Come to Merida and get to know “the real” Yucatan

(Photo: Janet Podolak The News-Herald)

Not touristy like Cancun or the Mayan Riviera, the capital of Mexico’s State of Yucatan was built atop an existing Mayan city in 1542 and named after the Spanish hometown of its founder, Francisco de Montejo. Today’s Merida is an ideal place to experience and celebrate Yucatan’s unique culture, music, markets, and great food. It’s also a headquarters for forays to the Gulf of Mexico coast and surrounding villages. Weather, which can be steamy in spring and summer, is ideal this time of year.

Be sure to include a Sunday in this easy-to-reach destination — that’s when locals and visitors alike dress up and mingle in the city center, where streets are closed. Vendors set up stalls, and free performances of music and dance take place throughout the day. During my November visit, I most enjoyed sitting on Plaza de la Independencia, ringed by colonial buildings including the Catedral de San Ildefonso, for wonderful people watching. One man, doctor-like and dressed all in white, offered blood-pressure checks for a few pesos.

The Cathedral, which is one of the oldest buildings on the continent, was built in 1598 from stones taken from Mayan structures. Evidence of both Mayan and Spanish cultures is apparent in everything from food to architecture throughout the Merida area.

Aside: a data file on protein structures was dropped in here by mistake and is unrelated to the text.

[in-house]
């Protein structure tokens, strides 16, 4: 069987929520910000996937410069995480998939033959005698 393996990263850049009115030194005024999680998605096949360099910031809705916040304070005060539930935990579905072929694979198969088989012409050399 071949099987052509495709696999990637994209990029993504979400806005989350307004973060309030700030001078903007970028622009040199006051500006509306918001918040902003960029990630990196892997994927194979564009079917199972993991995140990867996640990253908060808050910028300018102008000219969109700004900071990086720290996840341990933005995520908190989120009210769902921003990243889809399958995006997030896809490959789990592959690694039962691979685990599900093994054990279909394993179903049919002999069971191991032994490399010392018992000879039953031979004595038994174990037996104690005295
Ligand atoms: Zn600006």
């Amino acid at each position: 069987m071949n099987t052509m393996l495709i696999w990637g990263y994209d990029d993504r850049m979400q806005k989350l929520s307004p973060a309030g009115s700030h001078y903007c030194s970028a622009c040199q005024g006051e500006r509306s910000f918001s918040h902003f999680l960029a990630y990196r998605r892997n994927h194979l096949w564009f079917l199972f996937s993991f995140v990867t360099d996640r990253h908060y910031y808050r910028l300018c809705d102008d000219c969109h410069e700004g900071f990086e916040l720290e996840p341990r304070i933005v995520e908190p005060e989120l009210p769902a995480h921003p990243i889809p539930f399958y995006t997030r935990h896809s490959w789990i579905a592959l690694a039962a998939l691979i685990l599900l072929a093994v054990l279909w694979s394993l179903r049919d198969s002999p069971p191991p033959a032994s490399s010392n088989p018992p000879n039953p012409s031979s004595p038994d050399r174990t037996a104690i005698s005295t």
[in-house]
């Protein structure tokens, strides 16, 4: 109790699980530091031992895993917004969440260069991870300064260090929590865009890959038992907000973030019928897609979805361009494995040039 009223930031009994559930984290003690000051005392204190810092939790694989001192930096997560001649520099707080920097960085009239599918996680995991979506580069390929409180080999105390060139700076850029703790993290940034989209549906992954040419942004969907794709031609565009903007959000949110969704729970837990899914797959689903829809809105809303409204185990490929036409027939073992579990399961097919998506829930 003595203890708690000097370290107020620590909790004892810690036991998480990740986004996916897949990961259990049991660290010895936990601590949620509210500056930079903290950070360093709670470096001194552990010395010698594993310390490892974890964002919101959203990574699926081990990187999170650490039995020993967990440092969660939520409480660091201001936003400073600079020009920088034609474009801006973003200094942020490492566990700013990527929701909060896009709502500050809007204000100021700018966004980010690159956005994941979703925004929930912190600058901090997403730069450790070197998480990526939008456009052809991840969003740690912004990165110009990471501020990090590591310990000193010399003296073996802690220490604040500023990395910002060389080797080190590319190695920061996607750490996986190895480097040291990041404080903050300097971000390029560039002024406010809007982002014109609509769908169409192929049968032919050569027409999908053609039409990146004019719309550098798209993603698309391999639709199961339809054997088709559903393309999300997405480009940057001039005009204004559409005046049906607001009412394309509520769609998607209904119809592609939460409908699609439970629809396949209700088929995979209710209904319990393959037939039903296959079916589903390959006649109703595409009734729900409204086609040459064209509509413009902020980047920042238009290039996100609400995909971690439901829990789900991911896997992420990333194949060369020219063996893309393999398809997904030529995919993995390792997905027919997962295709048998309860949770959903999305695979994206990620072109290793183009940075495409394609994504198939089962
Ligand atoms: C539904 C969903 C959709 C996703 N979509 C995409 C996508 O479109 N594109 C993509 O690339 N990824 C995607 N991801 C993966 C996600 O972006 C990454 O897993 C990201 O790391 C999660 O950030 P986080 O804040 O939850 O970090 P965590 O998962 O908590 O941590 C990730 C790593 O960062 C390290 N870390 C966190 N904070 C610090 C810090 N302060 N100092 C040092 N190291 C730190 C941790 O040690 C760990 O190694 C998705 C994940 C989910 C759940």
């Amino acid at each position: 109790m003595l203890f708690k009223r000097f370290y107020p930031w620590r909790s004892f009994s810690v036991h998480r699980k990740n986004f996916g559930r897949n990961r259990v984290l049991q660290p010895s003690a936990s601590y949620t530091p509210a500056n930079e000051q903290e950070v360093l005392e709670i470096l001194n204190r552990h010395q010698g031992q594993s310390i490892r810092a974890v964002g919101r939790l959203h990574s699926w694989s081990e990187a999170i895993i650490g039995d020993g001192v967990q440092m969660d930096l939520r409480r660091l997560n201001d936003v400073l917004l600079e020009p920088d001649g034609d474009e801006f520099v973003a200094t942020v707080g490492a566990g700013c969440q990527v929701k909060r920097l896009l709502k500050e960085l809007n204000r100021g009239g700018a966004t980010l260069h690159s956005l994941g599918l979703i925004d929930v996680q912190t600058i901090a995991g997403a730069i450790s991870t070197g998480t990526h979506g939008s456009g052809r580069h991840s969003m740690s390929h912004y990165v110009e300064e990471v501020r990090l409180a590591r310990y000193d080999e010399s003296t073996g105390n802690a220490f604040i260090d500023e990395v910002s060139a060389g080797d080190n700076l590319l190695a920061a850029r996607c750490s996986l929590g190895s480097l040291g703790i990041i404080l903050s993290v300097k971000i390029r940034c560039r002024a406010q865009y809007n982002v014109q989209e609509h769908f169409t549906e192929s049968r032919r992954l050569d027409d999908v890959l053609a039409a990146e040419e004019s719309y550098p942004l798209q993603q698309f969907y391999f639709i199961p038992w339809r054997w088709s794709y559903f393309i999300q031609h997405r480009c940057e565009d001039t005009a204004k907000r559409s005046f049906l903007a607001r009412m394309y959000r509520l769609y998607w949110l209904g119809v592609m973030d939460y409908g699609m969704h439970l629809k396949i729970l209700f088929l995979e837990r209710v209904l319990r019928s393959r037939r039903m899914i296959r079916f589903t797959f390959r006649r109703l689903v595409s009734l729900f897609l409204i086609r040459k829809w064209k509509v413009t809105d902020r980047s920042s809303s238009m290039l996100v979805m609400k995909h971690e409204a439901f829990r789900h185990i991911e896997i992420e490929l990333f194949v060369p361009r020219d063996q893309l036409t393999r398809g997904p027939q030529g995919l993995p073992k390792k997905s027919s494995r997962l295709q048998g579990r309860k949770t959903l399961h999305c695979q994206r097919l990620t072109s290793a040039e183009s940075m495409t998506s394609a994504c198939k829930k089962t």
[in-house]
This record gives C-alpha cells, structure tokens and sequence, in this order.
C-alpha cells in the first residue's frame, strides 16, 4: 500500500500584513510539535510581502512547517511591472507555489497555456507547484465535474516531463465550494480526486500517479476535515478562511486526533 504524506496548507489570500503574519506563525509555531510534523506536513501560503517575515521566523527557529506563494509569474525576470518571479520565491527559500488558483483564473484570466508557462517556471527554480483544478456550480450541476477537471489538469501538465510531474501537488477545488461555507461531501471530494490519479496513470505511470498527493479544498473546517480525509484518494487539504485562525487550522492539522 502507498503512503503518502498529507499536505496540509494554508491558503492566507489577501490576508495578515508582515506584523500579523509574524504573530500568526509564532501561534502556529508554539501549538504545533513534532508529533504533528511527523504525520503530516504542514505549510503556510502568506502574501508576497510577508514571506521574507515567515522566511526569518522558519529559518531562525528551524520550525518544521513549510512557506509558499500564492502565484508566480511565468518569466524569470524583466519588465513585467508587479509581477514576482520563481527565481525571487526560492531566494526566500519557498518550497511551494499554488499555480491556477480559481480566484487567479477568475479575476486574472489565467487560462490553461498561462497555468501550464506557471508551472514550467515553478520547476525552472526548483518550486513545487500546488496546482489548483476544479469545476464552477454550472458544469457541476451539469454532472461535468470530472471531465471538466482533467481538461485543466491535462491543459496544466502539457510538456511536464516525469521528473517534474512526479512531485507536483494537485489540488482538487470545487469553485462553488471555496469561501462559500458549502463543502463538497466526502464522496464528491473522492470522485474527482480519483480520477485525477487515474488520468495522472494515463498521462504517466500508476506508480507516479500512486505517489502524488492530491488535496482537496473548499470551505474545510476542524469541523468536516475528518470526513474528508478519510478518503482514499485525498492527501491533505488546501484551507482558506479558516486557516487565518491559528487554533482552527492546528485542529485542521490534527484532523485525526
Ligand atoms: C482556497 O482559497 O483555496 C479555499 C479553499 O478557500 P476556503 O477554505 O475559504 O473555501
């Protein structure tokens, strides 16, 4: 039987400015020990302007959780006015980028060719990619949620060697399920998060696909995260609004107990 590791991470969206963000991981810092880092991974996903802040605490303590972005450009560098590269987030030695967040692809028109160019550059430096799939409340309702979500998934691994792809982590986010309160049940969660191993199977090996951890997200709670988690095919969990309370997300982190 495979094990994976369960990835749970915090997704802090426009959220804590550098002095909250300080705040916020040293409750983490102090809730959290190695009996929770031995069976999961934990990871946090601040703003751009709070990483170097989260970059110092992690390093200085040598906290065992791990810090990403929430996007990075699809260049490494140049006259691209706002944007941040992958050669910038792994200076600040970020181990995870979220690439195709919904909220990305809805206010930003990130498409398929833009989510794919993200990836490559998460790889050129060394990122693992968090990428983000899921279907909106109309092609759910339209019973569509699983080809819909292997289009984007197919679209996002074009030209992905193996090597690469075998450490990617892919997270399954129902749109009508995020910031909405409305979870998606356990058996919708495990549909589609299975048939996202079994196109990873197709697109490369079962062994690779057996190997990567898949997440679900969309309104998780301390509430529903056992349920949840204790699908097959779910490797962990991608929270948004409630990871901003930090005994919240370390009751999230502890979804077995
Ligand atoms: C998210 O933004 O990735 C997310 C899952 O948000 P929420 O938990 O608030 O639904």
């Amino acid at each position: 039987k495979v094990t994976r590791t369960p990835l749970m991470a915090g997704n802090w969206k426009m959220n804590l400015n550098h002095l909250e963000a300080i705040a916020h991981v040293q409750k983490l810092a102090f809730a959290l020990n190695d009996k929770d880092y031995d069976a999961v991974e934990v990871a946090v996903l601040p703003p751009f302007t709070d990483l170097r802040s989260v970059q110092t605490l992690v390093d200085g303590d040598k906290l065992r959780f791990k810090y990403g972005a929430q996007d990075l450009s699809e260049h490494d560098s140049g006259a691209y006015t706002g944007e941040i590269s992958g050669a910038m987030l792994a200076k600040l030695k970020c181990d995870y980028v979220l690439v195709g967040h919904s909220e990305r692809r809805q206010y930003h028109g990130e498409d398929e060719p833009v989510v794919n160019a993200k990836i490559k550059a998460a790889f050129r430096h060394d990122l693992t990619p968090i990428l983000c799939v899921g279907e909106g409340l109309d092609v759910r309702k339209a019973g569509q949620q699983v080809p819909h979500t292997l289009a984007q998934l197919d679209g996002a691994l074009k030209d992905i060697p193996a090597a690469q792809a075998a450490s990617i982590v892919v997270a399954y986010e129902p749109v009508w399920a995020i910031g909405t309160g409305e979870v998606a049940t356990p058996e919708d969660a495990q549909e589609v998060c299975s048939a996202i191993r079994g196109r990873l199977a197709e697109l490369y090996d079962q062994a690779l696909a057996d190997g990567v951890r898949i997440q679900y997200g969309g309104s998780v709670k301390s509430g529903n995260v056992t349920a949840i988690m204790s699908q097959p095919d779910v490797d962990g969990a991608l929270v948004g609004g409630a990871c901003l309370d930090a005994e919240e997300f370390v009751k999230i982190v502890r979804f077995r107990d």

I was surprised to see French-style manors in the heart of the city, but, it turns out, those who built the mansions in the late 1800s were wealthy sisal millionaires who admired everything French and sought to imitate it. Worth visiting nearby is the Casa de Montejo, built in the mid-1500s and home for 13 generations of the founding Montejo family until it was sold to a bank in 1980. The bank fills the back of the mansion, while visitors tour the front rooms, gazing at furnishings imported from France more than a century ago.

Be sure to make time to visit the vast Mercado Municipal, a block-sized market building layered with scents, colors, and flavors. On the first floor, you’ll find everything from neatly stacked fruits and vegetables to religious icons, herbs and spices to animal parts hanging from above.

A colorful array of handcrafted hammocks and embroidered bags are among the shopping finds at Merida’s huge two-story market. (Janet Podolak — For The News-Herald)


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